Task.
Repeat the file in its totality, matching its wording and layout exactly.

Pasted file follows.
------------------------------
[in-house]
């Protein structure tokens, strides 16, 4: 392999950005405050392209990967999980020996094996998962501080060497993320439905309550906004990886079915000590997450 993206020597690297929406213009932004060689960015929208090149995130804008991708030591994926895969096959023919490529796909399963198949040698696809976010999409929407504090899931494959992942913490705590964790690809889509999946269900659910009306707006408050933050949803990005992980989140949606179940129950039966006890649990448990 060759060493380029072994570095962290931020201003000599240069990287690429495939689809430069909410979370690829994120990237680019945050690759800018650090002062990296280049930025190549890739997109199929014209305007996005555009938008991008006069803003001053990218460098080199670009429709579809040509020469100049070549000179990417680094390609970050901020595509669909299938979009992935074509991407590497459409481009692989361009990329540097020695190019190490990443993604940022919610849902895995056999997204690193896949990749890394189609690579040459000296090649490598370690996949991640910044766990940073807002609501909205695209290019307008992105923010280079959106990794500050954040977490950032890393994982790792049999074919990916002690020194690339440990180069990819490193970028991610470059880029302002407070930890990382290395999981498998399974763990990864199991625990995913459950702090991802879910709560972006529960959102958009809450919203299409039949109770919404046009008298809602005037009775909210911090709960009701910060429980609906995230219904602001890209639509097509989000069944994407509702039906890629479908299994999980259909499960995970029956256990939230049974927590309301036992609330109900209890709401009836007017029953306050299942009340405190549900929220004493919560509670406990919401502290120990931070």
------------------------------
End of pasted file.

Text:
[in-house]
């Protein structure tokens, strides 16, 4: 392999950005405050392209990967999980020996094996998962501080060497993320439905309550906004990886079915000590997450 993206020597690297929406213009932004060689960015929208090149995130804008991708030591994926895969096959023919490529796909399963198949040698696809976010999409929407504090899931494959992942913490705590964790690809889509999946269900659910009306707006408050933050949803990005992980989140949606179940129950039966006890649990448990 060759060493380029072994570095962290931020201003000599240069990287690429495939689809430069909410979370690829994120990237680019945050690759800018650090002062990296280049930025190549890739997109199929014209305007996005555009938008991008006069803003001053990218460098080199670009429709579809040509020469100049070549000179990417680094390609970050901020595509669909299938979009992935074509991407590497459409481009692989361009990329540097020695190019190490990443993604940022919610849902895995056999997204690193896949990749890394189609690579040459000296090649490598370690996949991640910044766990940073807002609501909205695209290019307008992105923010280079959106990794500050954040977490950032890393994982790792049999074919990916002690020194690339440990180069990819490193970028991610470059880029302002407070930890990382290395999981498998399974763990990864199991625990995913459950702090991802879910709560972006529960959102958009809450919203299409039949109770919404046009008298809602005037009775909210911090709960009701910060429980609906995230219904602001890209639509097509989000069944994407509702039906890629479908299994999980259909499960995970029956256990939230049974927590309301036992609330109900209890709401009836007017029953306050299942009340405190549900929220004493919560509670406990919401502290120990931070």